Back to Appendix A --
Appendix B - Standard Library
This appendix is a summary of the library defined by the ANSI standard. The
standard library is not part of the C language proper, but an environment
that supports standard C will provide the function declarations and type and
macro definitions of this library. We have omitted a few functions that are
of limited utility or easily synthesized from others; we have omitted
multi-byte characters; and we have omitted discussion of locale issues; that
is, properties that depend on local language, nationality, or culture.
The functions, types and macros of the standard library are declared in
<assert.h> <float.h> <math.h> <stdarg.h> <stdlib.h>
<ctype.h> <limits.h> <setjmp.h> <stddef.h> <string.h>
<errno.h> <locale.h> <signal.h> <stdio.h> <time.h>
A header can be accessed by
Headers may be included in any order and any number of times. A header must
be included outside of any external declaration or definition and before any
use of anything it declares. A header need not be a source file.
External identifiers that begin with an underscore are reserved for use by
the library, as are all other identifiers that begin with an underscore and
an upper-case letter or another underscore.
The input and output functions, types, and macros defined in
<stdio.h> represent nearly one third of the library.
A stream is a source or destination of data that may be associated
with a disk or other peripheral. The library supports text streams and binary
streams, although on some systems, notably UNIX, these are identical. A text
stream is a sequence of lines; each line has zero or more characters and is
terminated by '\n'. An environment may need to convert a text stream
to or from some other representation (such as mapping '\n' to
carriage return and linefeed). A binary stream is a sequence of unprocessed
bytes that record internal data, with the property that if it is written,
then read back on the same system, it will compare equal.
A stream is connected to a file or device by opening it; the
connection is broken by closing the stream. Opening a file returns
a pointer to an object of type FILE, which records whatever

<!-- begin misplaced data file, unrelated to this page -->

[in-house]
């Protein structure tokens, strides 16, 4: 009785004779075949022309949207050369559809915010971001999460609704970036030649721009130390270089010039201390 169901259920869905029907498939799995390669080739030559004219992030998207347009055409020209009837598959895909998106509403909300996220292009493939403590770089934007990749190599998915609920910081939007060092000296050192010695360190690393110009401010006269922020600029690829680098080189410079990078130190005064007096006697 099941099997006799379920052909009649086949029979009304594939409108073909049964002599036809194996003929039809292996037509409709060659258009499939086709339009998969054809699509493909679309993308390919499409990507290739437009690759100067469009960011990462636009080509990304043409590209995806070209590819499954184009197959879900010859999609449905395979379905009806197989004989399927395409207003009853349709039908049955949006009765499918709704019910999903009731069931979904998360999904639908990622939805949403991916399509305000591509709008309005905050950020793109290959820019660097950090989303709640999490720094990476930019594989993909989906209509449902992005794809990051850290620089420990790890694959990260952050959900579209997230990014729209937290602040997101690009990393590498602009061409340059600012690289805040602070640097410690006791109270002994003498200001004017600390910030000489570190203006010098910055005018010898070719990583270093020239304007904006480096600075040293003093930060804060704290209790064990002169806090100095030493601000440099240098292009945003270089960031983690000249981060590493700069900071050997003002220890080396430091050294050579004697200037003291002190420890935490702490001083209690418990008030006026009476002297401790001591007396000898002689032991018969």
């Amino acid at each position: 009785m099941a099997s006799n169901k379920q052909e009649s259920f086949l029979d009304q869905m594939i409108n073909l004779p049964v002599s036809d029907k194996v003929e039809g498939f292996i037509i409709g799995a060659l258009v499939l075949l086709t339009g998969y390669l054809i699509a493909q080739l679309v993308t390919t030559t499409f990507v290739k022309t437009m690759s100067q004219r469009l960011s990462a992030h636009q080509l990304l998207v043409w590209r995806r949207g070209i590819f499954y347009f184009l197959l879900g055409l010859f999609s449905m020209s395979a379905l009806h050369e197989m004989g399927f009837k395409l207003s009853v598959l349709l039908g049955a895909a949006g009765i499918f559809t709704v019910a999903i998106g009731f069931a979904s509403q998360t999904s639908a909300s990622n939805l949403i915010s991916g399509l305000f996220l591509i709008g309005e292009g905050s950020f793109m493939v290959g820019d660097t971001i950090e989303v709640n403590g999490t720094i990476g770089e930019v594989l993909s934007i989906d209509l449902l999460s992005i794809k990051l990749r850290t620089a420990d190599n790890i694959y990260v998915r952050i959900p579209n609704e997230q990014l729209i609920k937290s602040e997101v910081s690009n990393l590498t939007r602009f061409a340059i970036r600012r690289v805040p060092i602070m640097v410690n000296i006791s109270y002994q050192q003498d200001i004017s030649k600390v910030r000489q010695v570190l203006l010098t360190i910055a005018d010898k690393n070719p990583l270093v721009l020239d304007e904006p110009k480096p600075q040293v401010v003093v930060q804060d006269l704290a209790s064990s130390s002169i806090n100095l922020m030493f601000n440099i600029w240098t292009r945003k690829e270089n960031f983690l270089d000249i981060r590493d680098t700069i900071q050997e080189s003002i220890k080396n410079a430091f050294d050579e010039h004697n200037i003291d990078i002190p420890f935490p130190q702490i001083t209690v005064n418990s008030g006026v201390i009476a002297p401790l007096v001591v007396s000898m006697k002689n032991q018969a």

information is necessary to control the stream. We will use ``file pointer''
and ``stream'' interchangeably when there is no ambiguity.
When a program begins execution, the three streams stdin,
stdout, and stderr are already open.
The following functions deal with operations on files. The type
size_t is the unsigned integral type produced by the sizeof
The printf functions provide formatted output conversion.
- FILE *fopen(const char *filename, const char *mode)
- fopen opens the named file, and returns a stream, or
NULL if the attempt fails. Legal values for mode
|"r"||open text file for reading
|"w"||create text file for writing; discard previous contents if any
|"a"||append; open or create text file for writing at end of file
|"r+"||open text file for update (i.e., reading and writing)
|"w+"||create text file for update, discard previous contents if any
|"a+"||append; open or create text file for update, writing at end
- Update mode permits reading and writing the same file; fflush or
a file-positioning function must be called between a read and a write or
vice versa. If the mode includes b after the initial letter, as
in "rb" or "w+b", that indicates a binary file.
Filenames are limited to FILENAME_MAX characters. At most
FOPEN_MAX files may be open at once.
FILE *freopen(const char *filename, const char *mode, FILE *stream)
- freopen opens the file with the specified mode and associates
the stream with it. It returns stream, or NULL if an
error occurs. freopen is normally used to change the files
associated with stdin, stdout, or stderr.
int fflush(FILE *stream)
- On an output stream, fflush causes any buffered but unwritten
data to be written; on an input stream, the effect is undefined. It
returns EOF for a write error, and zero otherwise.
fflush(NULL) flushes all output streams.
int fclose(FILE *stream)
- fclose flushes any unwritten data for stream, discards
any unread buffered input, frees any automatically allocated buffer, then
closes the stream. It returns EOF if any errors occurred, and
int remove(const char *filename)
- remove removes the named file, so that a subsequent attempt to
open it will fail. It returns non-zero if the attempt fails.
int rename(const char *oldname, const char *newname)
- rename changes the name of a file; it returns non-zero if the
- tmpfile creates a temporary file of mode "wb+" that will be
automatically removed when closed or when the program terminates normally.
tmpfile returns a stream, or NULL if it could not create the file.
char *tmpnam(char s[L_tmpnam])
- tmpnam(NULL) creates a string that is not the name of an